Today, some 80,000 employees have volunteered for TLC. First, they take stock of their health with free blood-pressure and cholesterol screenings. Then they choose among various lifestyle-change courses that deal with blood-pressure, cholesterol, stress, cancer and the like.

Some courses are free. For others, costs depend on the facilities and resources required. Since most people need encouragement after they’ve quit smoking or started exercising, “graduates” get together in support groups to help each other make the changes last.

AT&T managers seem to take the TLC motto–“A healthy workplace makes good business sense”–seriously. The company spends between $45 and $50 annually for each employee in the program. And when corporate funds got tight recently, regional area managers came up with the funds locally to keep TLC growing.

Safeway: Fitness and Fun About 12 years ago, Safeway’s wholesale bakery plant in Clackamas, OR, was plagued with high accident rates, too much absenteeism and tardiness, low morale and a steady stream of grievances. After tackling safety and sanitation issues, the company turned its attention–with more resolve than money–to personal well-being.

Employees first searched for a fitness facility off company grounds, with discouraging results. “The fitness centers we looked at only wanted a monetary commitment,” says plant manager Bob Jacobson. “They weren’t interested in promoting healthy living.” Instead, volunteers built their own fitness center from the plant’s old 244-square foot sanitation supply room. Members now pay $8 per month to use a 5,000 square-foot facility. A full-time fitness director oversees the voluntary program, Buns on the Run.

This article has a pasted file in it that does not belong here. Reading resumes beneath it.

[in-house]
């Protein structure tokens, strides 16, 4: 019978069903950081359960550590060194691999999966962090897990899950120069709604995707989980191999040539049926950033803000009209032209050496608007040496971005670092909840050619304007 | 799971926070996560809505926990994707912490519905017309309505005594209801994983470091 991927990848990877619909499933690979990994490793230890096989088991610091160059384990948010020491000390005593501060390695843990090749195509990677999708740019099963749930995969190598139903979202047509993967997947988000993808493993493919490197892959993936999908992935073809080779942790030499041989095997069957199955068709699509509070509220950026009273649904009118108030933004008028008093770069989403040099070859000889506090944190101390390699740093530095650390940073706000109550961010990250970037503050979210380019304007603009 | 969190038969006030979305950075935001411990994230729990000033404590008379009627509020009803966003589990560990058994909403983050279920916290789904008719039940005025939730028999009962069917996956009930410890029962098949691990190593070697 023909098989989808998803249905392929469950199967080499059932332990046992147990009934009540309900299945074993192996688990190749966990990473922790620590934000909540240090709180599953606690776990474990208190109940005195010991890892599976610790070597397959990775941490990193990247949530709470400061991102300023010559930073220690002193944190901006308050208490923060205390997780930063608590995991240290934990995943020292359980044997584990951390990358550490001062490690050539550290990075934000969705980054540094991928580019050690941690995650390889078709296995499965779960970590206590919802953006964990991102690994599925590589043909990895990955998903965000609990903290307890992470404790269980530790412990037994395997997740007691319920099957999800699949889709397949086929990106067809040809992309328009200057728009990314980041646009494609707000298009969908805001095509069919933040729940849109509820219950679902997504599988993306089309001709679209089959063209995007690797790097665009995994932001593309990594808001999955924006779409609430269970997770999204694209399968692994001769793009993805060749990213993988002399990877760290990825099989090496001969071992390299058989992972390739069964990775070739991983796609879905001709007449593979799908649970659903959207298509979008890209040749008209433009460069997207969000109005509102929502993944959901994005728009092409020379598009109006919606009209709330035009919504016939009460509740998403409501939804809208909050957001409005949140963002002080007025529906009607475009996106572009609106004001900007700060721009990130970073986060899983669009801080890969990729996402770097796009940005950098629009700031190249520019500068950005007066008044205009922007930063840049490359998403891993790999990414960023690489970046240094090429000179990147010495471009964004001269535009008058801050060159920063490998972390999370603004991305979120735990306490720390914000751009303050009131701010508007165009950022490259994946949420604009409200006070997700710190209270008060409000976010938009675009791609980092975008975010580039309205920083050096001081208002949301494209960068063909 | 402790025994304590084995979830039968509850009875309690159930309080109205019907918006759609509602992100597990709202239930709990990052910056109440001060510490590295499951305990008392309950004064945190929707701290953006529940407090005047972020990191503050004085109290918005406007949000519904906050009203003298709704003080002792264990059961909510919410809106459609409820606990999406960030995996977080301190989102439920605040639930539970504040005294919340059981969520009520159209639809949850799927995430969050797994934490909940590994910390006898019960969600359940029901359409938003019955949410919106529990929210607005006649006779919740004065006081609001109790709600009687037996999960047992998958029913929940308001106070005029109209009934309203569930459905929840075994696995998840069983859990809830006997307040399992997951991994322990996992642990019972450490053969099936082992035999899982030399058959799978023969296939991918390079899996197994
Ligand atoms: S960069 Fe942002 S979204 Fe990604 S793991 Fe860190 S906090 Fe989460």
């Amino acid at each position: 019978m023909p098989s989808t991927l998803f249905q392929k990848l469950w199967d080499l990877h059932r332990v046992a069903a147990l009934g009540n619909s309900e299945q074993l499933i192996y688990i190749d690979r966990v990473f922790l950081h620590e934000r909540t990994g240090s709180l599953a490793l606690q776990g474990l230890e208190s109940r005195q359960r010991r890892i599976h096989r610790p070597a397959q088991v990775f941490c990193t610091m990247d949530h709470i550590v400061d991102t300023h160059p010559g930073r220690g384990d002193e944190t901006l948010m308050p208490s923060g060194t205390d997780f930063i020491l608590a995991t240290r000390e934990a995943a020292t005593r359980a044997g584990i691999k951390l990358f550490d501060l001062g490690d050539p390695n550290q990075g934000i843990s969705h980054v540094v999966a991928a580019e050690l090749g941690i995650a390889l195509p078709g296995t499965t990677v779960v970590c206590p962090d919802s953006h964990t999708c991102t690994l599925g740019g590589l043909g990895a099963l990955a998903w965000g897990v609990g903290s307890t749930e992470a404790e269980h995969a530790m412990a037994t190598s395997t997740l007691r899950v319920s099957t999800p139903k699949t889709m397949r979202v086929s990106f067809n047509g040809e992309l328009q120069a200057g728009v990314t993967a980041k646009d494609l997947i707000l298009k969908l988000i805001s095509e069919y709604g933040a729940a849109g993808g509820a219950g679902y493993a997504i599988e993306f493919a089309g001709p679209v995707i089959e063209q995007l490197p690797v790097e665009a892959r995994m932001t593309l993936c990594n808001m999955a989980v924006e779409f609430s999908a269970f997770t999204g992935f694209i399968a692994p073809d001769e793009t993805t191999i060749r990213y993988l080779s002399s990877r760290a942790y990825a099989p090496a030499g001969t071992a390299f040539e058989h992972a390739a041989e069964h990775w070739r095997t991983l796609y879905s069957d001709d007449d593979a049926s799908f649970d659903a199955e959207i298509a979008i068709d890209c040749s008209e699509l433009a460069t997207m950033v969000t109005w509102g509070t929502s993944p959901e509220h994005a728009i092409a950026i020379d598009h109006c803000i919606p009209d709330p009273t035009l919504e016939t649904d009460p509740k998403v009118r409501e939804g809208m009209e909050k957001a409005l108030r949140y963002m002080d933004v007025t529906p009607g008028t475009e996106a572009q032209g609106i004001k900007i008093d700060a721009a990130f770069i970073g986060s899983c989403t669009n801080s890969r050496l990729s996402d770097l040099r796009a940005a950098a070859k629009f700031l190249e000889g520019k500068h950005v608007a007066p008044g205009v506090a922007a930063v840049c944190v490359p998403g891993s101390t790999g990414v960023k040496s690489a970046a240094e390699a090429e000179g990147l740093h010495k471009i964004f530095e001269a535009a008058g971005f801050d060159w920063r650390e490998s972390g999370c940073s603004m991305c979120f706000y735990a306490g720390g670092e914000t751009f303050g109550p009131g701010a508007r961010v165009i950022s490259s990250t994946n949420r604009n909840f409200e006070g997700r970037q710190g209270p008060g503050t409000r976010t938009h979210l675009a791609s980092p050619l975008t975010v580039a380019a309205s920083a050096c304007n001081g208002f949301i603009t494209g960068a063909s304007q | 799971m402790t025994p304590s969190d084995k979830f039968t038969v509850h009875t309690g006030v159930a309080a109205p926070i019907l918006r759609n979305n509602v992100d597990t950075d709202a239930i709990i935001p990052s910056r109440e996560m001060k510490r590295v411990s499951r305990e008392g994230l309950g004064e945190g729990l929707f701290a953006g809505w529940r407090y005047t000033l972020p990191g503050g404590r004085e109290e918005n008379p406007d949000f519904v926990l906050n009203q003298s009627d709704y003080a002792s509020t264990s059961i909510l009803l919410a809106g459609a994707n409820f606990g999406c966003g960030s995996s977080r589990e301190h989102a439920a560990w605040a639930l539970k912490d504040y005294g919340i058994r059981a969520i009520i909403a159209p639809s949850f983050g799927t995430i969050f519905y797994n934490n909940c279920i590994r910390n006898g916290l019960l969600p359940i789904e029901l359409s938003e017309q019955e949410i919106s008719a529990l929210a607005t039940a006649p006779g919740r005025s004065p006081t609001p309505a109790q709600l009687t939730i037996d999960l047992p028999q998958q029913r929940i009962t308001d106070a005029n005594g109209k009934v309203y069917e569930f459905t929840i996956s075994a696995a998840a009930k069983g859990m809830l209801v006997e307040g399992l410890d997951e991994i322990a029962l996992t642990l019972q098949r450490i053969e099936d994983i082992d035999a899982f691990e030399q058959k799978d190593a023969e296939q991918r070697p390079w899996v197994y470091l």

Jacobson also has several mandatory courses for employees to attend during the work day. In a humor class, for example, “adults learn that it’s OK to play. They learn to laugh at themselves,” Jacobson explains, and to rid their vocabularies of “unproductive” words. “We had a slogan one week,” he says, “that went, `Don’t let anybody should on you.'” They also avoid “I’ll try,” because that presupposes failure. A class in communications skills teaches employees how to handle conflict.

Jacobson estimates that the wellness program costs about $5,000 yearly. Statistics say it’s worth every penny: Lost work days from accidents have been almost eliminated; tardiness and absenteeism has decreased by more than 60%; union grievances are down by 95%; and discrimination cases have virtually disappeared. “People here have committed themselves to leading a healthy lifestyle,” says Jacobson.

Sara Lee: The Local Touch Because Sara Lee is a diverse conglomerate of more than 30 companies employing 70,000 people in the United States alone, “we tailor-make the program for each division,” says corporate medical director Donald Hayes. The common denominator is a 10-year-old cancer prevention program, Health Caring, which offers free annual cancer screening exams to employees 40 years of age and older. After the initial examinations are done, doctors and nurses provide follow-up advice.

But for the most part, says Hayes, wellness is defined in local terms. In country areas, for example, Sara Lee companies have taken advantage of open space to construct outdoor fitness trails. In cities, where space is tight, making it hard to build exercise facilities right on company grounds, Sara Lee picks up part of the membership fee for employees to join local health clubs.